This is not the kind of thing I would want to be first in line for. I think I'll let them work the kinks out first.
Once again, another example in today's society of how business weenies are trying to mandate technical innovation. That will fail miseably. The real question is is will anyone get killed...
They flight is supposed to reach an altitude of 80 miles (they say 30 miles above the atmosphere), and still suborbital.
All for only a mere $250K.
...and I'll bet you don't even get lunch!
Honestly, assuming that all appears to be reasonably well managed, I would probably go if I had the money. If I had a real chance to experience space flight, here and now, I don't think I could pass it up. Or more to the point, it is much more likely that I would board the rocket than it is that I would have and extra 250K.
I would recommend having lunch after the trip. :rofl:
Ivan, you could sign up as steward, unless you want to get you spacepilot license and certification.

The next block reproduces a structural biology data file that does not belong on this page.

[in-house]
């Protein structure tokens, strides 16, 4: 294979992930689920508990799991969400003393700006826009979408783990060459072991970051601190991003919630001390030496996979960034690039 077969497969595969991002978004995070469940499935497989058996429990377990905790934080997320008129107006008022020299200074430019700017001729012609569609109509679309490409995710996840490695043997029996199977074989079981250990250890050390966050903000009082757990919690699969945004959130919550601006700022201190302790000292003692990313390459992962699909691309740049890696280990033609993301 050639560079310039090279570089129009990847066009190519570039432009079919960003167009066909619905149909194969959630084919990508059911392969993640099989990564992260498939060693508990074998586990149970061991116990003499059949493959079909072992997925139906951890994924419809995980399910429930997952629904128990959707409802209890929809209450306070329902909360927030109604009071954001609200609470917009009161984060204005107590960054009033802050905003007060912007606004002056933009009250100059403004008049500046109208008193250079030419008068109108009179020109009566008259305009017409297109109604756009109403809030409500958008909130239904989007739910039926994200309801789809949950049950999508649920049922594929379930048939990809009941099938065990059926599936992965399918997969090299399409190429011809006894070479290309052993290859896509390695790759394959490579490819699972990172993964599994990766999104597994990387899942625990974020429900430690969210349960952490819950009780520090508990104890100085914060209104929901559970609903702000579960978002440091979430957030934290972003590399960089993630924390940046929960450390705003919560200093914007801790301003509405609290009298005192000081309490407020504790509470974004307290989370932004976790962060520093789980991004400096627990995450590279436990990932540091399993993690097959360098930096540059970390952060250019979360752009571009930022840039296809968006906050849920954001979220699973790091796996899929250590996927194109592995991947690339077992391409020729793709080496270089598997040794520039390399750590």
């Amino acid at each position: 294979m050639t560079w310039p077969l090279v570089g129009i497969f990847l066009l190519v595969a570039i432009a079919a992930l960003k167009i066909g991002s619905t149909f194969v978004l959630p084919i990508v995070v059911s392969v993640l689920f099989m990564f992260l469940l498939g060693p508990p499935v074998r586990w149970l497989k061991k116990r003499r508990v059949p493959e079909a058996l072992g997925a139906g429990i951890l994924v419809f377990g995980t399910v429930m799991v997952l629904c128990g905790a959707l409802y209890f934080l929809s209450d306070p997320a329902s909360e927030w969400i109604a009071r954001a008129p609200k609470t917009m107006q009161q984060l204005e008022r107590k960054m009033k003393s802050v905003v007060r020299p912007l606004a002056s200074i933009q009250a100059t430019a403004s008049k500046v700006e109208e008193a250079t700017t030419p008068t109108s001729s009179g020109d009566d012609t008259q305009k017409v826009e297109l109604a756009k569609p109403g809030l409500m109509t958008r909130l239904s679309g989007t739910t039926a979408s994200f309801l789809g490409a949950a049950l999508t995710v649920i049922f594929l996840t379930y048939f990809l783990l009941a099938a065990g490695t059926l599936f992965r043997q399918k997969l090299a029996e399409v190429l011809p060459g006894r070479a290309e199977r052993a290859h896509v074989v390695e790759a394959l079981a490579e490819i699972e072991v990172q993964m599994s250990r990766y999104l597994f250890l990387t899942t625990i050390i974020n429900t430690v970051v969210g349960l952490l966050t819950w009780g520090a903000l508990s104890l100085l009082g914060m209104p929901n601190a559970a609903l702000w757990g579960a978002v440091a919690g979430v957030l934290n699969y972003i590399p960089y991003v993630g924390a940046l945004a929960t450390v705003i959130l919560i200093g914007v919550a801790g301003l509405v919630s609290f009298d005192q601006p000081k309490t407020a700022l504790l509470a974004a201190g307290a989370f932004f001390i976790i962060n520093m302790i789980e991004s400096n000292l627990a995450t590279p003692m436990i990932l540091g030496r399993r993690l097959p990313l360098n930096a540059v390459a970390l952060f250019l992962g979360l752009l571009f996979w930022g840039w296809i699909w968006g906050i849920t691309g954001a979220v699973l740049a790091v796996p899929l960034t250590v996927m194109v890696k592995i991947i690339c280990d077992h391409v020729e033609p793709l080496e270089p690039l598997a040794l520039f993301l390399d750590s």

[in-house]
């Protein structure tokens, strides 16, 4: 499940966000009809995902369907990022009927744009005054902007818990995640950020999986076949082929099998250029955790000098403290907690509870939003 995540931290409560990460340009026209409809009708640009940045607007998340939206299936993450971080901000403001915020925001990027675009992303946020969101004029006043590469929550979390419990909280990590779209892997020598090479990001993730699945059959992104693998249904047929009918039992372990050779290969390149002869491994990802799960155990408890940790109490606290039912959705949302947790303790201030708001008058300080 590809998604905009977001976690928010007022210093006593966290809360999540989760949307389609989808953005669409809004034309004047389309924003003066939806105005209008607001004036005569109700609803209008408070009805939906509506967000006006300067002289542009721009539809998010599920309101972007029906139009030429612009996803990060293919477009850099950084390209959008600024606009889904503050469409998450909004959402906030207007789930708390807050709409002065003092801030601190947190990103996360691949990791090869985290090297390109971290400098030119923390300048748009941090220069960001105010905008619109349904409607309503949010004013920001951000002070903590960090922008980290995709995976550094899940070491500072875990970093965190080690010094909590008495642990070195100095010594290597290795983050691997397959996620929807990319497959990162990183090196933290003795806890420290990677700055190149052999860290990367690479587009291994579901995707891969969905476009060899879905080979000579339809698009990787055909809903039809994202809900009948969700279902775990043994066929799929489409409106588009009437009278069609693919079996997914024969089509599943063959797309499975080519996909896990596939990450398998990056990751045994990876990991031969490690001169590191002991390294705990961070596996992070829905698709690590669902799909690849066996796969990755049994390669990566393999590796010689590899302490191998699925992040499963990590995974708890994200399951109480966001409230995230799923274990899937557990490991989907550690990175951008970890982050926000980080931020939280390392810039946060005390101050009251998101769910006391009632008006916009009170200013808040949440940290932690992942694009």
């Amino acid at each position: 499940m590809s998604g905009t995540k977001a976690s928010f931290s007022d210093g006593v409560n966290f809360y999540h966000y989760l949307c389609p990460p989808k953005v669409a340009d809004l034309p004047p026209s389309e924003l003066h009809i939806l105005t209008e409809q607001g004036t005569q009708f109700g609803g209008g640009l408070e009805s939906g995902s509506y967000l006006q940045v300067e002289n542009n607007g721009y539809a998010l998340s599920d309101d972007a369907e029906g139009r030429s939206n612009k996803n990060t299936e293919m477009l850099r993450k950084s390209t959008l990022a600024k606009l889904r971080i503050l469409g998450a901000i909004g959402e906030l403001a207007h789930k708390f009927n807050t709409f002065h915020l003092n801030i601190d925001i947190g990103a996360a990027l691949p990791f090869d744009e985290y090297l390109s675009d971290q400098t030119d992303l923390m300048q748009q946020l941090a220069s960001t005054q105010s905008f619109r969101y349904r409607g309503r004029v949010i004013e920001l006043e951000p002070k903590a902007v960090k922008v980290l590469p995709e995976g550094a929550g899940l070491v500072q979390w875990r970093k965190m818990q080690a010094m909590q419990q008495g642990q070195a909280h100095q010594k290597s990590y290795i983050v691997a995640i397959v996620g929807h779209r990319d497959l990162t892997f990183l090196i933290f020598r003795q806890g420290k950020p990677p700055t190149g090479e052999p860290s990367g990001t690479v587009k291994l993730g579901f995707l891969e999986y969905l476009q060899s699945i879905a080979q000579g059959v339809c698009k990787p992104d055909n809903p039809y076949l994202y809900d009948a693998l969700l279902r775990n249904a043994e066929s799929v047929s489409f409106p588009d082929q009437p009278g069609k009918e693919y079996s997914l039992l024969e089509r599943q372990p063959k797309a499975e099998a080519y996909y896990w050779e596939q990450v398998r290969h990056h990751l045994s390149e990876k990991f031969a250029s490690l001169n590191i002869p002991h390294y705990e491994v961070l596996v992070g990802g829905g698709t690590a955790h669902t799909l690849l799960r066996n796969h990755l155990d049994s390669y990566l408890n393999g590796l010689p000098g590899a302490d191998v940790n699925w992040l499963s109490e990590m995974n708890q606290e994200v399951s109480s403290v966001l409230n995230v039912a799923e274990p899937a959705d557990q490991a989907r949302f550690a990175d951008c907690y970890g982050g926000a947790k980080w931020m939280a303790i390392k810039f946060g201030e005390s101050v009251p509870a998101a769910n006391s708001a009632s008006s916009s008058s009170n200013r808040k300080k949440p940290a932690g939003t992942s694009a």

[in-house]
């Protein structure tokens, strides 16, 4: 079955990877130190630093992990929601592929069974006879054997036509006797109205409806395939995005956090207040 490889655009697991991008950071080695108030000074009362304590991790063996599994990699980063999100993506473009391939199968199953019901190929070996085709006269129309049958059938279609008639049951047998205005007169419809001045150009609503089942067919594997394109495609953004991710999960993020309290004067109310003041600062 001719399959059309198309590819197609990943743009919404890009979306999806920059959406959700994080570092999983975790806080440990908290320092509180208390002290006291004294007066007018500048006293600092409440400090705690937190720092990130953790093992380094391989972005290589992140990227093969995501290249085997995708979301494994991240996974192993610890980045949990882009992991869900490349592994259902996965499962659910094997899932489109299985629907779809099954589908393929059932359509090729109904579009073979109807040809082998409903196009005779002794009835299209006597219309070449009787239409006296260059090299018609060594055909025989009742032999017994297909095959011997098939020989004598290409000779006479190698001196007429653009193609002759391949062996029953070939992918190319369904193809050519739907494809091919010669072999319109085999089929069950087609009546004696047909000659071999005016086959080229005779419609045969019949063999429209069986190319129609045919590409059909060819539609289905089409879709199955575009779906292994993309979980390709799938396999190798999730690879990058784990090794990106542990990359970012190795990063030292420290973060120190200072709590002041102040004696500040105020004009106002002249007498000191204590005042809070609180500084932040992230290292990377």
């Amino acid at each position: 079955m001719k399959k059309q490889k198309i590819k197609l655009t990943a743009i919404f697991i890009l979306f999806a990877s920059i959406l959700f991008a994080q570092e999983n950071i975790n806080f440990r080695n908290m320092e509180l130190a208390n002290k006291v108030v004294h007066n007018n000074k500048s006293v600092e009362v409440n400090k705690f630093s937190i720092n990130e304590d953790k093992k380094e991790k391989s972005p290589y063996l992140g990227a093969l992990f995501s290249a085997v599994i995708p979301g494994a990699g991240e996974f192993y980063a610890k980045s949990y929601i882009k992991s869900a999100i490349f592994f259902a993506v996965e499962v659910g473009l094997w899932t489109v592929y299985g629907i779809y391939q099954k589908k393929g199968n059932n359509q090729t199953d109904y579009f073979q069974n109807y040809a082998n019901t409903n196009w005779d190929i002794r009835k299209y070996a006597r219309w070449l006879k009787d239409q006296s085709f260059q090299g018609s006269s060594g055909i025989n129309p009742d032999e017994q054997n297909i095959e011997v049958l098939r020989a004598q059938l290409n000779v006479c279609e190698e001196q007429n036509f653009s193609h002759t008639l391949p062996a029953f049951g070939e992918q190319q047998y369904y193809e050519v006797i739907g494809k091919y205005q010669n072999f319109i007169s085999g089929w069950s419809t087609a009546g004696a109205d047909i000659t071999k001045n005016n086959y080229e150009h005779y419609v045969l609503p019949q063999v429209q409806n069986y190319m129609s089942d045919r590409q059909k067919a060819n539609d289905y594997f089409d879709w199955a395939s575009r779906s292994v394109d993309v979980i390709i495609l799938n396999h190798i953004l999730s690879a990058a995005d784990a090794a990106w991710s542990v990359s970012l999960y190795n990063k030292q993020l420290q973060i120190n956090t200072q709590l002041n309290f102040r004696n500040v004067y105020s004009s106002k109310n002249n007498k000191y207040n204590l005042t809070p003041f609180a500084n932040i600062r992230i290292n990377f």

I wonder what they will do for pilot training - or will it be automated - control from the ground?
One has to be in pretty good shape to deal with 3.5 to 4 g.
I pulled 4 g's while pulling out of a dive, while doing this. :surprised
IMO, more than worth the money!!!
Ivan, regarding dog-fighting, check out the book - "Boyd: The Fighter Pilot Who Changed the Art of War" by Robert Coram. Very profound.
Boyd was the 'best' dog-fighter the US ever had. He was undefeated. The military would not allow him in combat because he was too valuable to lose. Instead, he ended up training US pilots - basically his program was a precursor to 'Top Gun' and similar programs in the other branches.
Interesting, I'll definitely pick that up.
You can't do Air Combat without getting totally hooked on the subject. But I do wish that I had read about dog fighting and practiced on a video game before going up. There are many basics that are easily learned, that can be practiced ahead of time by using games.
Separate names with a comma.